« AnteriorContinuar »
The face of Poesy : from off her throne
I rose refresh’d, and glad, and gay,
TO MY BROTHER GEORGE.
MANY the wonders I this day have seen:
The sun, when first he kist away the tears
That fill'd the eyes of Morn;—the laureld peers Who from the feathery gold of evening lean ;The Ocean with its vastness, its blue green,
Its ships, its rocks, its caves, its hopes, its fears,—
Its voice mysterious, which whoso hears Must think on what will be, and what has been. E’en now, dear George, while this for you I write,
Cynthia is from her silken curtains peeping So scantly, that it seems her bridal night,
And she her half-discover'd revels keeping. But what, without the social thought of thee, Would be the wonders of the sky and sea ?
HAD I a man's fair form, then might my sighs
Be echoed swiftly through that ivory shell
Thine ear, and find thy gentle heart ; so well Would passion arm me for the enterprise : But ah ! I am no knight whose foeman dies ;
No cuirass glistens on my bosom's swell;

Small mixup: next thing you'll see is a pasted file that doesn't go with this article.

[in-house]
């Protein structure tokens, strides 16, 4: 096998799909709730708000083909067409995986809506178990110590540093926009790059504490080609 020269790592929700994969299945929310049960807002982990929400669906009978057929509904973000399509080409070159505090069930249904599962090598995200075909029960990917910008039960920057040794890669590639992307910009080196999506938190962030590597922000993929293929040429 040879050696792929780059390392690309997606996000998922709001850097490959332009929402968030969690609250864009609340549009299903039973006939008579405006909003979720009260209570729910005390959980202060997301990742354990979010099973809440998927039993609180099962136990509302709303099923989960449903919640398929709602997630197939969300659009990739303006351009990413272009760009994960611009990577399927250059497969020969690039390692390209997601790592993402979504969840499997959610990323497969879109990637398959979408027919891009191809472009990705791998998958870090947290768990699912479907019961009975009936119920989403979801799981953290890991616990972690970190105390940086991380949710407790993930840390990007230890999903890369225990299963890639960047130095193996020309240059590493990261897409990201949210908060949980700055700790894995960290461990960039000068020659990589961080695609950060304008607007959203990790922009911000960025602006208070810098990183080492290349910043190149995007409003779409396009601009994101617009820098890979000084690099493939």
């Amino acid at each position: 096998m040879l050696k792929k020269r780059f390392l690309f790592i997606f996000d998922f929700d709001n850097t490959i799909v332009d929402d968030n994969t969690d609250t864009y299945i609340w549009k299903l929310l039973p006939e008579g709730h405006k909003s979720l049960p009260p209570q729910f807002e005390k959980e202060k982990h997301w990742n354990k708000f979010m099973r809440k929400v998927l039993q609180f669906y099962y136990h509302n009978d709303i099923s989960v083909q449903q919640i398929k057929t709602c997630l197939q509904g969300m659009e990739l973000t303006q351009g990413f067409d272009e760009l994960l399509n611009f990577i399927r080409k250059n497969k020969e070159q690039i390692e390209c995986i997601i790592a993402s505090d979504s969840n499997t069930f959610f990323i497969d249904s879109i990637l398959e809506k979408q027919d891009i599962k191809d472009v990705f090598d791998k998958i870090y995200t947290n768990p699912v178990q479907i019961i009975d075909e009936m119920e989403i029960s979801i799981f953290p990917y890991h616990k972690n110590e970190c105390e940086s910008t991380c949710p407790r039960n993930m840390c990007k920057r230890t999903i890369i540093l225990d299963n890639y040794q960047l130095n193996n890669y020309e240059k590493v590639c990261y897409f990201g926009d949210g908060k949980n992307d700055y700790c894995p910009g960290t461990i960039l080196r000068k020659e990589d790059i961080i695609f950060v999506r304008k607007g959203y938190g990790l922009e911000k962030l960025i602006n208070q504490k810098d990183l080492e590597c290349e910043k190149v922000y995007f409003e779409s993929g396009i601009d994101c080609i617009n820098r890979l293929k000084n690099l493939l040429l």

I am no happy shepherd of the dell ; Whose lips have trembled with a maiden's eyes. Yet must I dote upon thee,-call thee sweet,
Sweeter by far than Hybla's honey'd roses
When steep'd in dew rich to intoxication. Ah! I will taste that dew, for me 'tis meet,
And when the moon her pallid face discloses I'll gather some by spells, and incantation.
WRITTEN ON THE DAY THAT MR. LEIGH HUNT LEFT PRISON.
WHAT though, for showing truth to flatter'd state,
Kind Hunt was shut in prison, yet has he,
In his immortal spirit, been as free
Think you he nought but prison-walls did see,
Till, so unwilling, thou unturn’dst the key?
Culling enchanted flowers; and he flew
To regions of his own his genius true
When thou art dead, and all thy wretched crew?
How many bards gild the lapse of time:
A few of them have ever been the food
Of my delighted fancy,–I could brood Over their beauties, earthly, or sublime: And often, when I sit me down to rhyme,
These will in throngs before my mind intrude :
But no confusion, no disturbance rude
The songs of birds—the whisp'ring of the leavesThe voice of waters—the great bell that heaves
With solemn sound,-and thousand others more, That distance of recognizance bereaves,
Make pieasing music, and not wild uproar.